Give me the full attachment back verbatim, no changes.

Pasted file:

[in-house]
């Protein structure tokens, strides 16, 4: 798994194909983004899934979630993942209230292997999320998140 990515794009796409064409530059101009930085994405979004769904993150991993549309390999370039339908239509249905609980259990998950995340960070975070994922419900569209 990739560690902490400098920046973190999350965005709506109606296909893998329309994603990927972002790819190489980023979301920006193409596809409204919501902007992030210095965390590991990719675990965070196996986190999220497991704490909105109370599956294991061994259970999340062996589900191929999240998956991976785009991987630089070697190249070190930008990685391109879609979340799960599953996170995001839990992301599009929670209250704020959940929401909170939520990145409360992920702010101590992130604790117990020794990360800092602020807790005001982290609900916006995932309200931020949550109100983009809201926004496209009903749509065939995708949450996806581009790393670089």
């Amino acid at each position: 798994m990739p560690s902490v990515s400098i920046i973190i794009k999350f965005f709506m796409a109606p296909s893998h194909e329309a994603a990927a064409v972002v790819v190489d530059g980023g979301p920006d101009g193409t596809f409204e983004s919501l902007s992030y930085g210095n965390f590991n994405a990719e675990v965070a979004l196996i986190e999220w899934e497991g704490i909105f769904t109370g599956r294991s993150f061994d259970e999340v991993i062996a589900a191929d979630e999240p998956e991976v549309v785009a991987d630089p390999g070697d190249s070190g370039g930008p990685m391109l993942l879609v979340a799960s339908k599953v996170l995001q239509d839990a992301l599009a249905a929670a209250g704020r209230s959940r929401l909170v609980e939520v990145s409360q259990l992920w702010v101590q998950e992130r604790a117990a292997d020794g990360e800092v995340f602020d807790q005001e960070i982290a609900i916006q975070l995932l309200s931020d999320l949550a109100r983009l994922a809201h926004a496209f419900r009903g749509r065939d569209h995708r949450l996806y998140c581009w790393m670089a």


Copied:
[in-house]
């Protein structure tokens, strides 16, 4: 798994194909983004899934979630993942209230292997999320998140 990515794009796409064409530059101009930085994405979004769904993150991993549309390999370039339908239509249905609980259990998950995340960070975070994922419900569209 990739560690902490400098920046973190999350965005709506109606296909893998329309994603990927972002790819190489980023979301920006193409596809409204919501902007992030210095965390590991990719675990965070196996986190999220497991704490909105109370599956294991061994259970999340062996589900191929999240998956991976785009991987630089070697190249070190930008990685391109879609979340799960599953996170995001839990992301599009929670209250704020959940929401909170939520990145409360992920702010101590992130604790117990020794990360800092602020807790005001982290609900916006995932309200931020949550109100983009809201926004496209009903749509065939995708949450996806581009790393670089």
């Amino acid at each position: 798994m990739p560690s902490v990515s400098i920046i973190i794009k999350f965005f709506m796409a109606p296909s893998h194909e329309a994603a990927a064409v972002v790819v190489d530059g980023g979301p920006d101009g193409t596809f409204e983004s919501l902007s992030y930085g210095n965390f590991n994405a990719e675990v965070a979004l196996i986190e999220w899934e497991g704490i909105f769904t109370g599956r294991s993150f061994d259970e999340v991993i062996a589900a191929d979630e999240p998956e991976v549309v785009a991987d630089p390999g070697d190249s070190g370039g930008p990685m391109l993942l879609v979340a799960s339908k599953v996170l995001q239509d839990a992301l599009a249905a929670a209250g704020r209230s959940r929401l909170v609980e939520v990145s409360q259990l992920w702010v101590q998950e992130r604790a117990a292997d020794g990360e800092v995340f602020d807790q005001e960070i982290a609900i916006q975070l995932l309200s931020d999320l949550a109100r983009l994922a809201h926004a496209f419900r009903g749509r065939d569209h995708r949450l996806y998140c581009w790393m670089a």